5 Blockchain Solutions to Improve Transparency in Carbon Trading
As efforts to mitigate climate change continue to progress, we can ask ourselves: how can we enhance these projects and initiatives to truly mitigate climate change? When it comes to mitigation efforts, carbon trading via carbon credit markets has made the most noise, but not without its own set of challenges and limitations. Carbon trading has faced challenges not only in its transparency, but also in areas such as accountability, access, and inclusion. These are the areas where blockchain technology can become a solution and support the ongoing maturity of carbon trading markets– let’s dive deeper.
First, let’s discuss the ongoing issue of the lack of transparency in carbon trading and the broader carbon market. At its core, the market is overly reliant on third-party agents who are the bridge between the supply of carbon project developers and the demand of consumers.
Simply put, not only do third-party agents have too much negotiating power, but they are also the only connection between the carbon project developers and consumers, while receiving the majority of the benefits from the transactions between the two parties. Furthermore, third-party agents often are the owners and managers of private carbon databases; therefore, they can control who has secure access to the data. Because they are the brokers of the data, they also control who can participate in the carbon market–ultimately, creating a highly centralized network of databases that is neither transparent nor inclusive.
Lastly, in addition to centralized carbon markets with specific standards created by third-party agents, there is also a lack of global standards and regulations. This negatively impacts the ability of consumers to verify and compare the quality of carbon data. Combine that with the operation and administration costs and bureaucracy at all levels, and the lack of transparency becomes a serious limitation for carbon reduction.
Next, let’s discuss the potential blockchain solutions to drastically improve transparency in carbon credit trading.
Blockchain Solutions for Enhanced Transparency in Carbon Trading
Nations around the world are facing challenges and feeling the pressure of the carbon emission reduction goals set by the Paris Agreement. The concerns regarding the management of carbon trading and carbon markets are real. Blockchain technology is in a prime position to address the problems faced by carbon trading participants and the broader carbon market, specifically in areas such as, but not limited to, increasing transparency, decreasing costs, improving verifiability, and fostering trust.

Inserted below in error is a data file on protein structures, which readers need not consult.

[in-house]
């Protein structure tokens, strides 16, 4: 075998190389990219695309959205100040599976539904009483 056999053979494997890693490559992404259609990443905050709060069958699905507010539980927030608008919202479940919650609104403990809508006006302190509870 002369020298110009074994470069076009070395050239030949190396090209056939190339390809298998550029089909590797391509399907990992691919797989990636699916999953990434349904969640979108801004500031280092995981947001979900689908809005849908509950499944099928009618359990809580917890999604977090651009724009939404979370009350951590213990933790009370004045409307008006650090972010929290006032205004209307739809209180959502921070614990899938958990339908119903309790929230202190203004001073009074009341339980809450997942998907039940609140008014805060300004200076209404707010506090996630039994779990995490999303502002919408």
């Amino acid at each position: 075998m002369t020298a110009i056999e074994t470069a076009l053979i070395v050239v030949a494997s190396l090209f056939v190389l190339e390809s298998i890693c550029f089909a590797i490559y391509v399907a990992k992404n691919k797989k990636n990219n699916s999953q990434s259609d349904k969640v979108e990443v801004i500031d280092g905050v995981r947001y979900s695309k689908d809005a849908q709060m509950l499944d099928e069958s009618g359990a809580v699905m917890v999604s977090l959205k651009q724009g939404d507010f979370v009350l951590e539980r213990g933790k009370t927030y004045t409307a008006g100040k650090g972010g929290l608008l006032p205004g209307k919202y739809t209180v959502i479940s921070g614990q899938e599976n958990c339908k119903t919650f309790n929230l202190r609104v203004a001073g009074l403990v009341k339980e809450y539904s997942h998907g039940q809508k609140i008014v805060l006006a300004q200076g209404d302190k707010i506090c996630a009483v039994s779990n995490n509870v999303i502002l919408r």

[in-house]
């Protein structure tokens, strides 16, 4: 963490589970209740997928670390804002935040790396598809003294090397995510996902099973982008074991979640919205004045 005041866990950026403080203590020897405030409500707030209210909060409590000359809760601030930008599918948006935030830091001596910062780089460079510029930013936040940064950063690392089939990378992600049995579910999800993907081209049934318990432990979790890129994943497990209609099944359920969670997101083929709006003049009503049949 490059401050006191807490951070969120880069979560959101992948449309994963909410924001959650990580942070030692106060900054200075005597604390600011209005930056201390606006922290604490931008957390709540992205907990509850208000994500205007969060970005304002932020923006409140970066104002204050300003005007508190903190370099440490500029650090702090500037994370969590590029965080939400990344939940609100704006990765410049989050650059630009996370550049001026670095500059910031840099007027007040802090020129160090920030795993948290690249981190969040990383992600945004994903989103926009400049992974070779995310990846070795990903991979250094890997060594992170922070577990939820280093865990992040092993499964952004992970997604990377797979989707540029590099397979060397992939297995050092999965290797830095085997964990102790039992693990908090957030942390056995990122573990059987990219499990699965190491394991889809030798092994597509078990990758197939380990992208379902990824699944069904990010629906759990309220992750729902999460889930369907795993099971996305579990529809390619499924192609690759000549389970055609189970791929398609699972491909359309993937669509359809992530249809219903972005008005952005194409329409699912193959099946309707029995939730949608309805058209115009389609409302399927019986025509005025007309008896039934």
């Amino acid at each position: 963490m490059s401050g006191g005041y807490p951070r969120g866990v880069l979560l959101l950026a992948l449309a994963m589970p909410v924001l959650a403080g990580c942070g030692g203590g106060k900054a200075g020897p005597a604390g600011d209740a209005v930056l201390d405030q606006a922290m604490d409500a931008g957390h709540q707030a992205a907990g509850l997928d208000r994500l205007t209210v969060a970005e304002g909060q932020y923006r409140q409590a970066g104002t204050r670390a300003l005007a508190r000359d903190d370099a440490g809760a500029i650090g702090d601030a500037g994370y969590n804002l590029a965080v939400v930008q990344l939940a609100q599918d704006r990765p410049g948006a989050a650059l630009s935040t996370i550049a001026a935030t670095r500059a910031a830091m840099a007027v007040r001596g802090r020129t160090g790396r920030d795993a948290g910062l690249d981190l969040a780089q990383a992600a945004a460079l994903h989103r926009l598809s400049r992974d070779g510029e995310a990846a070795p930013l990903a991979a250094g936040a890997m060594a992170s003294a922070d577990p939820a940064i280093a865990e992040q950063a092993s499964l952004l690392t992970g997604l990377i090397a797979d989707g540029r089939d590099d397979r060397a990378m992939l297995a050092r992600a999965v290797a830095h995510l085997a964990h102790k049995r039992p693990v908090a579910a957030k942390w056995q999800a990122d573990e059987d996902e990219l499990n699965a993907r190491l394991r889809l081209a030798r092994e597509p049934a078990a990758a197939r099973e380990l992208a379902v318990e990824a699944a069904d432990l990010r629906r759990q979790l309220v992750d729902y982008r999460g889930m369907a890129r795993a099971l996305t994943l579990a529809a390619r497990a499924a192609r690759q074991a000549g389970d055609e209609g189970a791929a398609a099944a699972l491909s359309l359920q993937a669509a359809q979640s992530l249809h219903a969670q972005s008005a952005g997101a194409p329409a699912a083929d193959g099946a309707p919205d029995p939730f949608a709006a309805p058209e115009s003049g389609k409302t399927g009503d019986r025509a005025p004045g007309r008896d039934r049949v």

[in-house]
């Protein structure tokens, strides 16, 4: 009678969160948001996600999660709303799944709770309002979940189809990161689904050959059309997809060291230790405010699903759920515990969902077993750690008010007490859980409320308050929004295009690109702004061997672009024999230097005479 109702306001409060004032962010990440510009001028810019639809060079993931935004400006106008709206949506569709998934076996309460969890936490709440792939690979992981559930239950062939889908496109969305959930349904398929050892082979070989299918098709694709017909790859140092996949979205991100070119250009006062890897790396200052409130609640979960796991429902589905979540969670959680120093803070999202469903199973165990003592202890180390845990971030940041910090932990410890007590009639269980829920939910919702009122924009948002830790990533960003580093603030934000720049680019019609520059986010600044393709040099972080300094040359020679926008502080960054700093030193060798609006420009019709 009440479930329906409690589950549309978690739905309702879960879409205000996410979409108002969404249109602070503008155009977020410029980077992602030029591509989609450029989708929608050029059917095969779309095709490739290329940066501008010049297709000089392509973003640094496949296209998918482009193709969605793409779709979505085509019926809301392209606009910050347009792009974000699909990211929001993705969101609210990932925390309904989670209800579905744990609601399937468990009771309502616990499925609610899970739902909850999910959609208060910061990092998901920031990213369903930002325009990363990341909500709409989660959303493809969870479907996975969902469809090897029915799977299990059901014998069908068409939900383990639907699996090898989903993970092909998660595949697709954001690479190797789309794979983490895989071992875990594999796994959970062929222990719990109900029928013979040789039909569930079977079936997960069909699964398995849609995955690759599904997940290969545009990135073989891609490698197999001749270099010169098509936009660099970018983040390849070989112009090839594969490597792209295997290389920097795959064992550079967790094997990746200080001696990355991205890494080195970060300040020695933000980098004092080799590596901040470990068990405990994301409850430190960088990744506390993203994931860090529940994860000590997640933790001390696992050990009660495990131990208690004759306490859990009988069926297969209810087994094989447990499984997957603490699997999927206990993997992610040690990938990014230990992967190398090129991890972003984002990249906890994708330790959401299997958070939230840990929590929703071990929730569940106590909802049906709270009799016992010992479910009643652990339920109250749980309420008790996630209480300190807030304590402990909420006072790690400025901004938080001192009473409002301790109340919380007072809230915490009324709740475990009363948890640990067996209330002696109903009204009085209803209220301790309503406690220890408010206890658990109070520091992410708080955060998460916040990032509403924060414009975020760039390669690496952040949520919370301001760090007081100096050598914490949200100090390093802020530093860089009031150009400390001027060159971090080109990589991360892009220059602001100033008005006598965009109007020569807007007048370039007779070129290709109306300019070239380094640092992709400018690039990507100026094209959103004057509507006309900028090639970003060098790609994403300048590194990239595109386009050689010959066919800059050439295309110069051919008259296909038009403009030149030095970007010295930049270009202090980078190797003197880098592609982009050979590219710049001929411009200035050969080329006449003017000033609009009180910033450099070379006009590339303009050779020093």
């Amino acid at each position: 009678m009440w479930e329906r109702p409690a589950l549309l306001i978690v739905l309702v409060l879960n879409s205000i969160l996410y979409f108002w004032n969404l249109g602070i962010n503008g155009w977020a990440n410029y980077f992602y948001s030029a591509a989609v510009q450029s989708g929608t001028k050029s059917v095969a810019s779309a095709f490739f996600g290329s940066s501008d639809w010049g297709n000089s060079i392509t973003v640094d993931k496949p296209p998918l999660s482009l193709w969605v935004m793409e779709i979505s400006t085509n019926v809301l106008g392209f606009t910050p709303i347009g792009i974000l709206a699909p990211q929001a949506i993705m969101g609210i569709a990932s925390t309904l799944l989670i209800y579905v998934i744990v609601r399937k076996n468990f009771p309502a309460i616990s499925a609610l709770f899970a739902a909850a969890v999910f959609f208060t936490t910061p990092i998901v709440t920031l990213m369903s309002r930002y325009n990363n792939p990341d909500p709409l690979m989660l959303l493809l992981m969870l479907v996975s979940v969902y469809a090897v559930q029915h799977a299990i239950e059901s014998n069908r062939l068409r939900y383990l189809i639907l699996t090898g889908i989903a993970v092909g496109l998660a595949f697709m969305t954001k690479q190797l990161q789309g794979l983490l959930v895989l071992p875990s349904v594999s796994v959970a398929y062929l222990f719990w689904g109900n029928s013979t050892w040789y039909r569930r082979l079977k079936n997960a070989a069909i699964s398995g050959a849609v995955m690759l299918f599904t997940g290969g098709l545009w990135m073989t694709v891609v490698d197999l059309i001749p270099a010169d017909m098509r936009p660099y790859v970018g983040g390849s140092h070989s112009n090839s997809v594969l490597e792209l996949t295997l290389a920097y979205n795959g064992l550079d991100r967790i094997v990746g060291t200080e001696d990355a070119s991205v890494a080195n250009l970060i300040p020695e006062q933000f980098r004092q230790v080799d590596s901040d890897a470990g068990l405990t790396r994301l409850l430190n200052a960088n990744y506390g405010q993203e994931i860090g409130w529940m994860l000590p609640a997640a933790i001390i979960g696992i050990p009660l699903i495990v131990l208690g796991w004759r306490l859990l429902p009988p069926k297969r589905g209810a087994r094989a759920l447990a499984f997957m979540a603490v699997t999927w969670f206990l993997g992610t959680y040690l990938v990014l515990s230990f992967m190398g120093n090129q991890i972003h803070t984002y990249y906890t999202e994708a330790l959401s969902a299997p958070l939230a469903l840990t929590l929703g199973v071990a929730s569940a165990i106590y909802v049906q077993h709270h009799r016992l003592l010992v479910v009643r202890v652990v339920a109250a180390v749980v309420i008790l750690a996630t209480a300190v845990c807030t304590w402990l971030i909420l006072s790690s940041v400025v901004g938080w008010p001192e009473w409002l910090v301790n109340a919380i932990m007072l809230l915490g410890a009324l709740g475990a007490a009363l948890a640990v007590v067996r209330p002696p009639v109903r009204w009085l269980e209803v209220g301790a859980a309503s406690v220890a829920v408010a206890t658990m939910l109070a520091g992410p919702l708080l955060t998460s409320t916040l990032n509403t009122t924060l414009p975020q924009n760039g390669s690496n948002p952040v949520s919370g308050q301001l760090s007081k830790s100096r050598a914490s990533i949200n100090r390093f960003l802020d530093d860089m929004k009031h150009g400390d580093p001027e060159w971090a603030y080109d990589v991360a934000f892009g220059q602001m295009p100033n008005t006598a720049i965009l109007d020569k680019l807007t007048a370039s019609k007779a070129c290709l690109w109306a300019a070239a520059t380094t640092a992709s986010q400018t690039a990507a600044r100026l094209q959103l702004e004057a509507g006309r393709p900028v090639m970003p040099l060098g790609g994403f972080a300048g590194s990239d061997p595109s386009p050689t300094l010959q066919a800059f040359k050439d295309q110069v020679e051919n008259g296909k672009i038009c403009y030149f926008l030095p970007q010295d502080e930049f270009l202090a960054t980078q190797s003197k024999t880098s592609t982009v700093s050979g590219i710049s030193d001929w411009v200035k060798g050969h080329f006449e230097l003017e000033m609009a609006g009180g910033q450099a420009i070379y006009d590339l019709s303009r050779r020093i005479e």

The Solution: Understanding How Blockchain Works
The key feature of blockchain’s transformative technology is its digital immutable ledger where transactions are recorded, in addition to its distributed network and cutting-edge cryptography features. Essentially, blockchain enables the trust to drive the transparency needed for carbon credit trading and carbon markets to take the next step and overcome their challenges. To learn more about the benefits of blockchain, check out this article.
Next, let’s dive further into the areas of limitation in which blockchain can improve transparency, efficiency, traceability, and trust for carbon market trading.
1. Double Counting of Carbon Emission Reductions
Double counting is a situation that occurs when two parties involved in the process of carbon emission reduction both claim the same carbon reduction. This is in contrast to a normal counting of emission reductions that clearly verifies the reduction of the carbon emission and a carbon credit is produced. Double counting usually occurs when there is miscommunication between two parties, such as a business trying to offset its carbon emissions and the country in which the business resides that wants to reach global climate targets.
Blockchain technology has the potential to mitigate this common occurrence in carbon market trading by improving the authenticity and reliability of these cross-party transactions. Ultimately, this will not only lead to improved trust, but also lower maintenance and power costs, which can only make the carbon market more attractive for investors.
2. Greenwashing in Carbon Trading
Greenwashing is a common environmental marketing tactic that occurs in the broader carbon market. It refers to when a business presents misleading information about its product/service to look like they are “green,” or environmentally friendly, when in reality, they are not. Because eco-friendliness is a worldwide market trend, the company may provide inaccurate or unreliable data to show their customers that they are also eco-friendly.